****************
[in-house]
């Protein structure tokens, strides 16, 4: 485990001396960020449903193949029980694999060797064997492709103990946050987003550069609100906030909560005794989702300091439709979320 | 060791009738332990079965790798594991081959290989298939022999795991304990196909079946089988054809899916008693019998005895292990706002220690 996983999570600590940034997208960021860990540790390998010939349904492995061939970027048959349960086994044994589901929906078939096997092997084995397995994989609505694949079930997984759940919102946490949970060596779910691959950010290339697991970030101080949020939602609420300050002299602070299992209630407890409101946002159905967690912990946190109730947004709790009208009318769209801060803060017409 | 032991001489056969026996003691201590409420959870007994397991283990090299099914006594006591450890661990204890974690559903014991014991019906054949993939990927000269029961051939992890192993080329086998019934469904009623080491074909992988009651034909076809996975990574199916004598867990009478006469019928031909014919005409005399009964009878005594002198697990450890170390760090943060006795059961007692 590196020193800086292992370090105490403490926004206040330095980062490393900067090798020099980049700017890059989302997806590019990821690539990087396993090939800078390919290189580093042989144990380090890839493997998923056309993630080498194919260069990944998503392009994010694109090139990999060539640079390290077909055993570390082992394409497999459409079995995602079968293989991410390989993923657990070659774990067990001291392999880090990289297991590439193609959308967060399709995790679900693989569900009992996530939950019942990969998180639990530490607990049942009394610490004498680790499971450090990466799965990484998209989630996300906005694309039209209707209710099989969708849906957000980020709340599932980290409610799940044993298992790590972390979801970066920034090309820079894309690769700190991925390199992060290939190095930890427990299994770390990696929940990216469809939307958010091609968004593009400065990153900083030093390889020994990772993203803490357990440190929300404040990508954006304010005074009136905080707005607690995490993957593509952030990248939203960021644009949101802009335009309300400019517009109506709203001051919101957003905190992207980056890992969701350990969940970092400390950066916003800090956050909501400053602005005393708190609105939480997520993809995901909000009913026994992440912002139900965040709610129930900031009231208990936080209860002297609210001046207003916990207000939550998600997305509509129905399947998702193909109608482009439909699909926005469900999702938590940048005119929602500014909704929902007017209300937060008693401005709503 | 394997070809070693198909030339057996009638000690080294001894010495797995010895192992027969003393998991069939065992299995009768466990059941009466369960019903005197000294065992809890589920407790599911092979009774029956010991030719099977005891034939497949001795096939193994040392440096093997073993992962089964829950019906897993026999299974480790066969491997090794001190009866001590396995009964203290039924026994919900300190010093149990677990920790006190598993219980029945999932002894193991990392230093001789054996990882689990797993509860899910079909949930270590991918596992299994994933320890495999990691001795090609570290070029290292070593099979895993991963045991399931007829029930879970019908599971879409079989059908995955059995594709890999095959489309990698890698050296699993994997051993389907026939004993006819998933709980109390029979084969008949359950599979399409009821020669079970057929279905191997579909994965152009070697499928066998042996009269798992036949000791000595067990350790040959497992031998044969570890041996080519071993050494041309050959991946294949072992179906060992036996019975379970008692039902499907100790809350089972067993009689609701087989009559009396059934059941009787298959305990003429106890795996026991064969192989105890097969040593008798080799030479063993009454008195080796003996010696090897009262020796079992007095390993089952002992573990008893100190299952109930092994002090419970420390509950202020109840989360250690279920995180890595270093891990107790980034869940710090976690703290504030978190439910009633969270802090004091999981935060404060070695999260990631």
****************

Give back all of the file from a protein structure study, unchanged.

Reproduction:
[in-house]
């Protein structure tokens, strides 16, 4: 485990001396960020449903193949029980694999060797064997492709103990946050987003550069609100906030909560005794989702300091439709979320 | 060791009738332990079965790798594991081959290989298939022999795991304990196909079946089988054809899916008693019998005895292990706002220690 996983999570600590940034997208960021860990540790390998010939349904492995061939970027048959349960086994044994589901929906078939096997092997084995397995994989609505694949079930997984759940919102946490949970060596779910691959950010290339697991970030101080949020939602609420300050002299602070299992209630407890409101946002159905967690912990946190109730947004709790009208009318769209801060803060017409 | 032991001489056969026996003691201590409420959870007994397991283990090299099914006594006591450890661990204890974690559903014991014991019906054949993939990927000269029961051939992890192993080329086998019934469904009623080491074909992988009651034909076809996975990574199916004598867990009478006469019928031909014919005409005399009964009878005594002198697990450890170390760090943060006795059961007692 590196020193800086292992370090105490403490926004206040330095980062490393900067090798020099980049700017890059989302997806590019990821690539990087396993090939800078390919290189580093042989144990380090890839493997998923056309993630080498194919260069990944998503392009994010694109090139990999060539640079390290077909055993570390082992394409497999459409079995995602079968293989991410390989993923657990070659774990067990001291392999880090990289297991590439193609959308967060399709995790679900693989569900009992996530939950019942990969998180639990530490607990049942009394610490004498680790499971450090990466799965990484998209989630996300906005694309039209209707209710099989969708849906957000980020709340599932980290409610799940044993298992790590972390979801970066920034090309820079894309690769700190991925390199992060290939190095930890427990299994770390990696929940990216469809939307958010091609968004593009400065990153900083030093390889020994990772993203803490357990440190929300404040990508954006304010005074009136905080707005607690995490993957593509952030990248939203960021644009949101802009335009309300400019517009109506709203001051919101957003905190992207980056890992969701350990969940970092400390950066916003800090956050909501400053602005005393708190609105939480997520993809995901909000009913026994992440912002139900965040709610129930900031009231208990936080209860002297609210001046207003916990207000939550998600997305509509129905399947998702193909109608482009439909699909926005469900999702938590940048005119929602500014909704929902007017209300937060008693401005709503 | 394997070809070693198909030339057996009638000690080294001894010495797995010895192992027969003393998991069939065992299995009768466990059941009466369960019903005197000294065992809890589920407790599911092979009774029956010991030719099977005891034939497949001795096939193994040392440096093997073993992962089964829950019906897993026999299974480790066969491997090794001190009866001590396995009964203290039924026994919900300190010093149990677990920790006190598993219980029945999932002894193991990392230093001789054996990882689990797993509860899910079909949930270590991918596992299994994933320890495999990691001795090609570290070029290292070593099979895993991963045991399931007829029930879970019908599971879409079989059908995955059995594709890999095959489309990698890698050296699993994997051993389907026939004993006819998933709980109390029979084969008949359950599979399409009821020669079970057929279905191997579909994965152009070697499928066998042996009269798992036949000791000595067990350790040959497992031998044969570890041996080519071993050494041309050959991946294949072992179906060992036996019975379970008692039902499907100790809350089972067993009689609701087989009559009396059934059941009787298959305990003429106890795996026991064969192989105890097969040593008798080799030479063993009454008195080796003996010696090897009262020796079992007095390993089952002992573990008893100190299952109930092994002090419970420390509950202020109840989360250690279920995180890595270093891990107790980034869940710090976690703290504030978190439910009633969270802090004091999981935060404060070695999260990631």